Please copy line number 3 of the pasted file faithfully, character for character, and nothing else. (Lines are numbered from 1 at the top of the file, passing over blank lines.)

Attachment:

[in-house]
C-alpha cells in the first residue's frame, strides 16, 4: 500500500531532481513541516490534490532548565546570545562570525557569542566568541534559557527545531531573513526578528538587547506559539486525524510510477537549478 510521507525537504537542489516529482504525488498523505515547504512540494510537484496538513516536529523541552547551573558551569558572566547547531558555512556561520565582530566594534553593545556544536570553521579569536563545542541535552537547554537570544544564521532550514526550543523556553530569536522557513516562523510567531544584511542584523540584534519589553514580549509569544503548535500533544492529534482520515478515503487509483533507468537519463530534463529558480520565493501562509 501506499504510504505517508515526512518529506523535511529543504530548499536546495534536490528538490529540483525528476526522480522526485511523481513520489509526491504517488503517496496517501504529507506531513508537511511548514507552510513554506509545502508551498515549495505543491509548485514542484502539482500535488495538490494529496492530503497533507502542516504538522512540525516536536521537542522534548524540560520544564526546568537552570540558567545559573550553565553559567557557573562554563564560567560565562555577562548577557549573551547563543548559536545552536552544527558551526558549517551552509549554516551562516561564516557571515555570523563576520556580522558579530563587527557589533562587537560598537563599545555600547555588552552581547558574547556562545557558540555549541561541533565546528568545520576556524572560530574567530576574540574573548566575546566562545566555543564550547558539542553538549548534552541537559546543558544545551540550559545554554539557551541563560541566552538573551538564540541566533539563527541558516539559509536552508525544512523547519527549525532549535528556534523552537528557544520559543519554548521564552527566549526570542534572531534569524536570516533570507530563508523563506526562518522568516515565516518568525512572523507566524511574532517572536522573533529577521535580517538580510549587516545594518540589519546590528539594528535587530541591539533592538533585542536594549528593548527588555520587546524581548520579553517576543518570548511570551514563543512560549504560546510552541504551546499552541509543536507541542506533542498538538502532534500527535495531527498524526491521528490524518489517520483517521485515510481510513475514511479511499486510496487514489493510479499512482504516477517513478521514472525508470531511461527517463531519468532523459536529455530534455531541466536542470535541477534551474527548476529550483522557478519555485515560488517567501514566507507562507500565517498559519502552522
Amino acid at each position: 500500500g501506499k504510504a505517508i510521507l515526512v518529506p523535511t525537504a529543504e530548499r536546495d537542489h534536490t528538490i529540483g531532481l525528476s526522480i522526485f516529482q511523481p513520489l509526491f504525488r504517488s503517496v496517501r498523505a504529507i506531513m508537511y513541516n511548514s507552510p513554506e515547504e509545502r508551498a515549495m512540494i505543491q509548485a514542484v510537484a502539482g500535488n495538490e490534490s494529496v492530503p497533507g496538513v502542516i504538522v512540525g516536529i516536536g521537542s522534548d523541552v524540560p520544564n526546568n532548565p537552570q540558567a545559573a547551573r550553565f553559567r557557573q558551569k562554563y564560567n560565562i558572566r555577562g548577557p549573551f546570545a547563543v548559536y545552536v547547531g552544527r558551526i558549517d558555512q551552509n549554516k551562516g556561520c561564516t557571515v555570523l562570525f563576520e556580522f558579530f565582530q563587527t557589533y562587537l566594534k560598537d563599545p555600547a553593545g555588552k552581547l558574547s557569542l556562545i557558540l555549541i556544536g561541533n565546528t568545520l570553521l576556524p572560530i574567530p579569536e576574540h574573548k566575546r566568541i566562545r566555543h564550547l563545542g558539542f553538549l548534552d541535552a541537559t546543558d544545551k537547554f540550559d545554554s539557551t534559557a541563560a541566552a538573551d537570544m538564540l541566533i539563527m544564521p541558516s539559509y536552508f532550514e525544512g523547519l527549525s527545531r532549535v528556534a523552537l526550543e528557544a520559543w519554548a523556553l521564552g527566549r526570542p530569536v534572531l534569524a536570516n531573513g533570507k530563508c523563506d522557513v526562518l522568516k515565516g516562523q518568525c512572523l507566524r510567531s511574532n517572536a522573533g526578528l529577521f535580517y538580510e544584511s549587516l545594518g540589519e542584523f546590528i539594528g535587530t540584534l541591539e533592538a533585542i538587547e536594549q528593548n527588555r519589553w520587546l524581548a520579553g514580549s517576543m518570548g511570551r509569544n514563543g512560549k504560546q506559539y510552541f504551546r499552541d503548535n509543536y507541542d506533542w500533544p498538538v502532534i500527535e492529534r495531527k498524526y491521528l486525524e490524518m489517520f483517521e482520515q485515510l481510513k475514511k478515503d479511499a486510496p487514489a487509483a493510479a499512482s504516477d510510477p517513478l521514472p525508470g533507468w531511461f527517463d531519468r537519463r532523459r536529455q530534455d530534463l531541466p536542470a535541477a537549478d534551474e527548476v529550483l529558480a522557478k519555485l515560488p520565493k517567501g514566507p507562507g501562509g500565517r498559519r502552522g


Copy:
Amino acid at each position: 500500500g501506499k504510504a505517508i510521507l515526512v518529506p523535511t525537504a529543504e530548499r536546495d537542489h534536490t528538490i529540483g531532481l525528476s526522480i522526485f516529482q511523481p513520489l509526491f504525488r504517488s503517496v496517501r498523505a504529507i506531513m508537511y513541516n511548514s507552510p513554506e515547504e509545502r508551498a515549495m512540494i505543491q509548485a514542484v510537484a502539482g500535488n495538490e490534490s494529496v492530503p497533507g496538513v502542516i504538522v512540525g516536529i516536536g521537542s522534548d523541552v524540560p520544564n526546568n532548565p537552570q540558567a545559573a547551573r550553565f553559567r557557573q558551569k562554563y564560567n560565562i558572566r555577562g548577557p549573551f546570545a547563543v548559536y545552536v547547531g552544527r558551526i558549517d558555512q551552509n549554516k551562516g556561520c561564516t557571515v555570523l562570525f563576520e556580522f558579530f565582530q563587527t557589533y562587537l566594534k560598537d563599545p555600547a553593545g555588552k552581547l558574547s557569542l556562545i557558540l555549541i556544536g561541533n565546528t568545520l570553521l576556524p572560530i574567530p579569536e576574540h574573548k566575546r566568541i566562545r566555543h564550547l563545542g558539542f553538549l548534552d541535552a541537559t546543558d544545551k537547554f540550559d545554554s539557551t534559557a541563560a541566552a538573551d537570544m538564540l541566533i539563527m544564521p541558516s539559509y536552508f532550514e525544512g523547519l527549525s527545531r532549535v528556534a523552537l526550543e528557544a520559543w519554548a523556553l521564552g527566549r526570542p530569536v534572531l534569524a536570516n531573513g533570507k530563508c523563506d522557513v526562518l522568516k515565516g516562523q518568525c512572523l507566524r510567531s511574532n517572536a522573533g526578528l529577521f535580517y538580510e544584511s549587516l545594518g540589519e542584523f546590528i539594528g535587530t540584534l541591539e533592538a533585542i538587547e536594549q528593548n527588555r519589553w520587546l524581548a520579553g514580549s517576543m518570548g511570551r509569544n514563543g512560549k504560546q506559539y510552541f504551546r499552541d503548535n509543536y507541542d506533542w500533544p498538538v502532534i500527535e492529534r495531527k498524526y491521528l486525524e490524518m489517520f483517521e482520515q485515510l481510513k475514511k478515503d479511499a486510496p487514489a487509483a493510479a499512482s504516477d510510477p517513478l521514472p525508470g533507468w531511461f527517463d531519468r537519463r532523459r536529455q530534455d530534463l531541466p536542470a535541477a537549478d534551474e527548476v529550483l529558480a522557478k519555485l515560488p520565493k517567501g514566507p507562507g501562509g500565517r498559519r502552522g